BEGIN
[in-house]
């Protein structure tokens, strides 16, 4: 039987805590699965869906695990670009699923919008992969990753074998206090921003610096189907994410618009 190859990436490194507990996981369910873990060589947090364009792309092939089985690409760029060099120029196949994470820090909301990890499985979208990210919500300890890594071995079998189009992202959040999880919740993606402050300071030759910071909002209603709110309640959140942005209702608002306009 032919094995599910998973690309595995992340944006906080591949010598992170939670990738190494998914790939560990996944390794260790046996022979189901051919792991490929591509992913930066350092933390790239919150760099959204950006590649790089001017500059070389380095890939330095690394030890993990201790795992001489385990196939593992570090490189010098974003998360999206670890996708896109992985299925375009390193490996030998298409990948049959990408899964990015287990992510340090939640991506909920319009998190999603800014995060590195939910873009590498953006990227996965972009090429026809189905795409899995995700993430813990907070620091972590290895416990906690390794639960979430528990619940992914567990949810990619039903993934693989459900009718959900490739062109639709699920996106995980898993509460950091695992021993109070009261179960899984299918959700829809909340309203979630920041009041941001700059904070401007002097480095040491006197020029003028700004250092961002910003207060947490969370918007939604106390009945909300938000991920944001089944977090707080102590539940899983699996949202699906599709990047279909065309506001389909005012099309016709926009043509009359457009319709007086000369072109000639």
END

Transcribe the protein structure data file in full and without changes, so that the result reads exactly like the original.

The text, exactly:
[in-house]
């Protein structure tokens, strides 16, 4: 039987805590699965869906695990670009699923919008992969990753074998206090921003610096189907994410618009 190859990436490194507990996981369910873990060589947090364009792309092939089985690409760029060099120029196949994470820090909301990890499985979208990210919500300890890594071995079998189009992202959040999880919740993606402050300071030759910071909002209603709110309640959140942005209702608002306009 032919094995599910998973690309595995992340944006906080591949010598992170939670990738190494998914790939560990996944390794260790046996022979189901051919792991490929591509992913930066350092933390790239919150760099959204950006590649790089001017500059070389380095890939330095690394030890993990201790795992001489385990196939593992570090490189010098974003998360999206670890996708896109992985299925375009390193490996030998298409990948049959990408899964990015287990992510340090939640991506909920319009998190999603800014995060590195939910873009590498953006990227996965972009090429026809189905795409899995995700993430813990907070620091972590290895416990906690390794639960979430528990619940992914567990949810990619039903993934693989459900009718959900490739062109639709699920996106995980898993509460950091695992021993109070009261179960899984299918959700829809909340309203979630920041009041941001700059904070401007002097480095040491006197020029003028700004250092961002910003207060947490969370918007939604106390009945909300938000991920944001089944977090707080102590539940899983699996949202699906599709990047279909065309506001389909005012099309016709926009043509009359457009319709007086000369072109000639």